There are communities of need or identity, such as disabled persons, or frail aged people, and you can call residents of a nursing home a community of need. Communities of intent include many types of intentional communities (MCs are the most socially evolved intentional community type, but don't take our word for it: see for yourself). According to Wikipedia, an intentional community is a planned residential community designed from the start to have a high degree of social cohesion and teamwork. The members of an intentional community typically hold a common social, political, religious, or spiritual vision and often follow an alternative lifestyle. They typically share responsibilities and resources. Intentional communities include collective households, cohousing communities, ecovillages, communes, survivalist retreats, kibbutzim, ashrams, and housing cooperatives.
Cohousing playground next to Common House
So are communities still for survival? Yes and no. Some are mostly for convenience, like in many cities. Some cluster around important resources like arable land, water, sea or lake access, railroad access, shopping access, and mineral deposits—this latter is often but not always the temporary variety of community. Some resource-based communities are for survival, like a desert community in the Sahara clustered around an oasis with a watering hole.
People are arguably the most important resource in a community. Everyone needs friends, and most parents need childcare help—whether they realize it or not. But we also need doctors, plumbers, mail carriers, electricians, car repair people, salespeople and waitresses and waiters to wait on us, and hundreds of other people who are specialized in various professions so they'll be valuable to us when we happen to need them. We purchase their services in the spirit of capitalism.
If you pretend to have a well-functioning community based in cyberspace, we say what Henry David Thoreau said: "If you have built castles in the air, your work need not be lost; that is where they should be. Now put the foundations under them." —Henry David Thoreau, one of our foremost American writers (he was a critic of technological development when it pulled people away from natural living and toward materialism).
'If you have built castles in the air, your work need not be lost; that is where they should be. Now put the foundations under them.' —Henry David Thoreau
Cyberspace is indeed where castles are built in the air. So what, then, is the needed foundation in Thoreau's famous quote? An IRL community. And if you're enough of a cyber-addict to have begun wondering if IRL communities have been rendered obsolete by cybercommunities, read on:
As mentioned, cybercommunities are useful but they fail when people attempt to replace IRL communities with online social networking. If a person is sure their cybercommunity is functioning wonderfully and is filling community and relationship needs just fine even though they've never even met these "friends" IRL, it reflects on the person's standards, morals, expectations, judgment, and wisdom.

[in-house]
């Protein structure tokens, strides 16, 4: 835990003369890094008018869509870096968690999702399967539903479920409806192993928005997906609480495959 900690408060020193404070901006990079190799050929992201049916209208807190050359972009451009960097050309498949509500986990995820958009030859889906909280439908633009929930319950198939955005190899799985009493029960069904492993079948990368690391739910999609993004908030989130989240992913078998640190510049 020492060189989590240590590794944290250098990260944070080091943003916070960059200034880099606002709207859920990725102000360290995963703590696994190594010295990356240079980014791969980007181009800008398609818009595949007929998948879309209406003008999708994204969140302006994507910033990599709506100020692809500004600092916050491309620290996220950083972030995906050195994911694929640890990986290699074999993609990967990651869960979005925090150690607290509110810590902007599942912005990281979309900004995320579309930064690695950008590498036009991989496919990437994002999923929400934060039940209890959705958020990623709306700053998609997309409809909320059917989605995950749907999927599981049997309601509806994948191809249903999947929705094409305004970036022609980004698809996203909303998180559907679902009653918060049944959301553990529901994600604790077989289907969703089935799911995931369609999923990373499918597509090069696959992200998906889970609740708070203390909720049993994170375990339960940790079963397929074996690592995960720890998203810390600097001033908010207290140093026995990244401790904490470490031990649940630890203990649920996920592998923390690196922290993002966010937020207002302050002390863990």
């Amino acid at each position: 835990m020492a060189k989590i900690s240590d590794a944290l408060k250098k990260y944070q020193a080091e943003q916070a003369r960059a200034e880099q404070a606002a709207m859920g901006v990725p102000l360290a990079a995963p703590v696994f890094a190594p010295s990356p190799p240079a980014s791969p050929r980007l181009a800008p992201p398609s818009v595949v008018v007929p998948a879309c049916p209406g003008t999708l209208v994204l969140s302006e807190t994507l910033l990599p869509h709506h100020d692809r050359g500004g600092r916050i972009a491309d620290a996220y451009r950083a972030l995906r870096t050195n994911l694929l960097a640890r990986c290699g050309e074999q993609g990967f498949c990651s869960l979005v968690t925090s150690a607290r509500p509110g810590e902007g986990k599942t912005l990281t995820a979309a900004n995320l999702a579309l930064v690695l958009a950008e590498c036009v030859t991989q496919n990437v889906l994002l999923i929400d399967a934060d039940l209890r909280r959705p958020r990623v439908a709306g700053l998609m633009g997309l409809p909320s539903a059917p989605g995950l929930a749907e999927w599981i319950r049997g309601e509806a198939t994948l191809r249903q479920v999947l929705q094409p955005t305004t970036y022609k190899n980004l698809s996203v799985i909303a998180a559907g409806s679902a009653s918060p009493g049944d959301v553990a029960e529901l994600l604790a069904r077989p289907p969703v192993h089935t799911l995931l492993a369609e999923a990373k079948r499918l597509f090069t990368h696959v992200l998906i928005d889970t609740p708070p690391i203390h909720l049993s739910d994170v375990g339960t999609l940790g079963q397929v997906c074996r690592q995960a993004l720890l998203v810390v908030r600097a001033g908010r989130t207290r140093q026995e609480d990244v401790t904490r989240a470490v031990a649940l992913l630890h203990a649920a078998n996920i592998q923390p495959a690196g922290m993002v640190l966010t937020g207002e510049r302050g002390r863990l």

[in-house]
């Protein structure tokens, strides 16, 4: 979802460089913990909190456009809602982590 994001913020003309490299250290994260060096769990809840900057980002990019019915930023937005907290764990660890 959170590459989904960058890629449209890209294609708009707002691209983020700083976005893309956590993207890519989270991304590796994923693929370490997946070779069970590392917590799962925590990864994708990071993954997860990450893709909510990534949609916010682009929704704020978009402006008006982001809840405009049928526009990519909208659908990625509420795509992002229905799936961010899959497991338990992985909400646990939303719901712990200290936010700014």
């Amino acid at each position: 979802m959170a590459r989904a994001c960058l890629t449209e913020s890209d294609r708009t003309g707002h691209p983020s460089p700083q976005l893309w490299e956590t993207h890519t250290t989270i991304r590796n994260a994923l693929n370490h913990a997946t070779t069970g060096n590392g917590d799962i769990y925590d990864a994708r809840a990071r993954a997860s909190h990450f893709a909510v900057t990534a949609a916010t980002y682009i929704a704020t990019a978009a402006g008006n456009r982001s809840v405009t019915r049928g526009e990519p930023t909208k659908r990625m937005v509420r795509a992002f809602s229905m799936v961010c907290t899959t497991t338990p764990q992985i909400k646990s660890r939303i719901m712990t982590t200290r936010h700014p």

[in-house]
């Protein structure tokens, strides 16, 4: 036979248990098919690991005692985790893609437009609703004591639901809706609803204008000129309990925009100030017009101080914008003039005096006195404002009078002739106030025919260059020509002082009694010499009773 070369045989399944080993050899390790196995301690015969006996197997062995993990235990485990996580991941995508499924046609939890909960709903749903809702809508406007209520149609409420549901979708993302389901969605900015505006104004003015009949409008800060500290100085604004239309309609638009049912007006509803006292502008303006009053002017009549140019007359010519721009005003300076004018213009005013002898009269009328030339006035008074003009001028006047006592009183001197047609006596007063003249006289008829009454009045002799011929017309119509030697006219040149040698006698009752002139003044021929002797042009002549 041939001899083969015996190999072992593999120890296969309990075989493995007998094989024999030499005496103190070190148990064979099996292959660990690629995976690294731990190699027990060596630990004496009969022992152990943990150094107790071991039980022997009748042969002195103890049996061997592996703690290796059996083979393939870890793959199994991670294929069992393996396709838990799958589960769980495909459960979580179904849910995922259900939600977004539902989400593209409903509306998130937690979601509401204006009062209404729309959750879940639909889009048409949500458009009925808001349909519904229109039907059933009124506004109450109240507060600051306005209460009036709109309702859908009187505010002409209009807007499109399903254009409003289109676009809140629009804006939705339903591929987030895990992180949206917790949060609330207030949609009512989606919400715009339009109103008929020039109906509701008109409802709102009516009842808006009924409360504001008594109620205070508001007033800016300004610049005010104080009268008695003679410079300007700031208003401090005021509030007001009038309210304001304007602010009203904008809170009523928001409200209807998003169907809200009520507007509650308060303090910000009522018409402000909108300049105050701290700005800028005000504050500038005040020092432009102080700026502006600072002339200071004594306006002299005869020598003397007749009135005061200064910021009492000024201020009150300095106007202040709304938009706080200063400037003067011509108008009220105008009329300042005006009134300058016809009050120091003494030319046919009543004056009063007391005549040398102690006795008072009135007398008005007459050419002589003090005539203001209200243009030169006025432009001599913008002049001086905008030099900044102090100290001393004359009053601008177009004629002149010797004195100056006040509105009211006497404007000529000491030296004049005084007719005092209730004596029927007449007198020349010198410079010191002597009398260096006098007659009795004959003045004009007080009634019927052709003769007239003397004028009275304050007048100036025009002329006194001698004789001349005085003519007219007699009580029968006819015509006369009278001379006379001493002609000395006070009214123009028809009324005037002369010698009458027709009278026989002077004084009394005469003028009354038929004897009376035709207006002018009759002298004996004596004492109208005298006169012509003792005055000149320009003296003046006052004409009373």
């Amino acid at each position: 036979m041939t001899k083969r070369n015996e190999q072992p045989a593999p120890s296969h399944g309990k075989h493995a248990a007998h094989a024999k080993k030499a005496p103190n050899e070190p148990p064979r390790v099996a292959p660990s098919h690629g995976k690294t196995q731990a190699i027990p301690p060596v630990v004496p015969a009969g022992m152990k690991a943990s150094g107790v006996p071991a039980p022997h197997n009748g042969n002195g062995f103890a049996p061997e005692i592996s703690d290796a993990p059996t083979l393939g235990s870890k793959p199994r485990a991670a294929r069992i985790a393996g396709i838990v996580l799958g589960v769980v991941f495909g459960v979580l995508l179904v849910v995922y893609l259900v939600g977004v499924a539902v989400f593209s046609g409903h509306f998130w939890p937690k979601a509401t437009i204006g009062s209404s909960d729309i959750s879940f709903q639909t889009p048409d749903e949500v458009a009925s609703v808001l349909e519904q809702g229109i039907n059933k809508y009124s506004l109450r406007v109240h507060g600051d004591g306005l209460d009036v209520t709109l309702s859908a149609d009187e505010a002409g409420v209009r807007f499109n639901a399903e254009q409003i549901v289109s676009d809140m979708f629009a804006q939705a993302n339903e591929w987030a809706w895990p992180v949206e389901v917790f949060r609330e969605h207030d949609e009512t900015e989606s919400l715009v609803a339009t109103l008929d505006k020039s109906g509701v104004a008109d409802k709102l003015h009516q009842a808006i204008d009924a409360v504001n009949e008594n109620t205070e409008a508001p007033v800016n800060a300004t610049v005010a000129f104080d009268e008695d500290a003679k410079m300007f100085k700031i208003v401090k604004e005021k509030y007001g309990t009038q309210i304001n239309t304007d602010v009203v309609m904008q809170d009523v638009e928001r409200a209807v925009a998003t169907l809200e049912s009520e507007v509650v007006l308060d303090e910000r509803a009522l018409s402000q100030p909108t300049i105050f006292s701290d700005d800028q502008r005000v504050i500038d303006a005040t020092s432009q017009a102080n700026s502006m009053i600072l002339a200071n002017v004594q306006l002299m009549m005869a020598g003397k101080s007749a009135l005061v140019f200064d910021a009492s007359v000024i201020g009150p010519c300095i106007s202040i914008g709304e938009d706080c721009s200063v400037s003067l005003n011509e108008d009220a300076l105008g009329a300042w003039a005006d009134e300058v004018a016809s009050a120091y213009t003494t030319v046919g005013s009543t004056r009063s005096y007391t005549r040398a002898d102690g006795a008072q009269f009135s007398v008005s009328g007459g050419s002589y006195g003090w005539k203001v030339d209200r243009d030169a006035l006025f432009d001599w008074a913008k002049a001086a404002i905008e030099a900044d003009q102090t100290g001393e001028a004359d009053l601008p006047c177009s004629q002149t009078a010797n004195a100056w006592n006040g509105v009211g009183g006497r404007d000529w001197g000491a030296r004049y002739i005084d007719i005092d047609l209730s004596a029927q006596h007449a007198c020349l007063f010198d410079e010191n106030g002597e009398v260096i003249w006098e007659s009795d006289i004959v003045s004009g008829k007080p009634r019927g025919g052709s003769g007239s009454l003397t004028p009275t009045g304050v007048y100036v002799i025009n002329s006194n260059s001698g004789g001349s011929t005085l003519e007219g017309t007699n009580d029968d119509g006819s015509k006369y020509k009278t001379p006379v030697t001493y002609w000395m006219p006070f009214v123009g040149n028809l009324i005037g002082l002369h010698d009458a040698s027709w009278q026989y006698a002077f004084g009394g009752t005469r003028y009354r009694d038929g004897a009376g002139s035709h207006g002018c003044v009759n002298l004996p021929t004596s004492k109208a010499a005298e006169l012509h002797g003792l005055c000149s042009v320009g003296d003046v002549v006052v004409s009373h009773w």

Facebook is all about self-presenting. We present ourselves as active, happy, and as winners, regardless of the facts. We want to be popular, so we show a side of ourselves that others will want to meet, to know, to “friend,” and to like. But how much of who we really are is lost when we aim for so much indirect self acceptance (like in The Adjusted American), following the other-directed (like in The Lonely Crowd) motivations of craving peer acceptance?
Isn’t REAL communication telling others how we REALLY feel, rather than presenting ourselves as how we expect others want us to be? Loneliness is all but guaranteed if we present a false picture of ourselves. But for REAL friends (mostly acquired IRL), we share REAL feelings (hopefully) and end up less lonely in the process. Facebook can and does support real self-presenting and false self-presenting as well. But how many people—especially young people still developing identities—can resist the temptation to present the filtered, sanitized version of themselves so that they are popular online? Young people want to be popular and are pretty hesitant to risk this indirect self-acceptance by revealing the full truth of who they are, which, because of their age and/or neuroses or both, they're neither sure about nor secure about anyway.
As you can see, cybercommunities can stand alone when used for the purposes for which they are intended to be used: communicating with others who have common interests. But communities they aren't. Many Facebook addicts try to make cybercommunity be more than it is and when it feels hollow, they get desperate and obsessive and spend enormous amounts of time in a frustrating pursuit of acquiring more "friends" or better "friends" and yet they find that no quantity of such superficial relationship efforts leads to satisfaction or meaning, so they try even harder and become even more obsessive and addicted, trying to squeeze blood from a stone, or building castles in the air but omitting the foundations, as it were.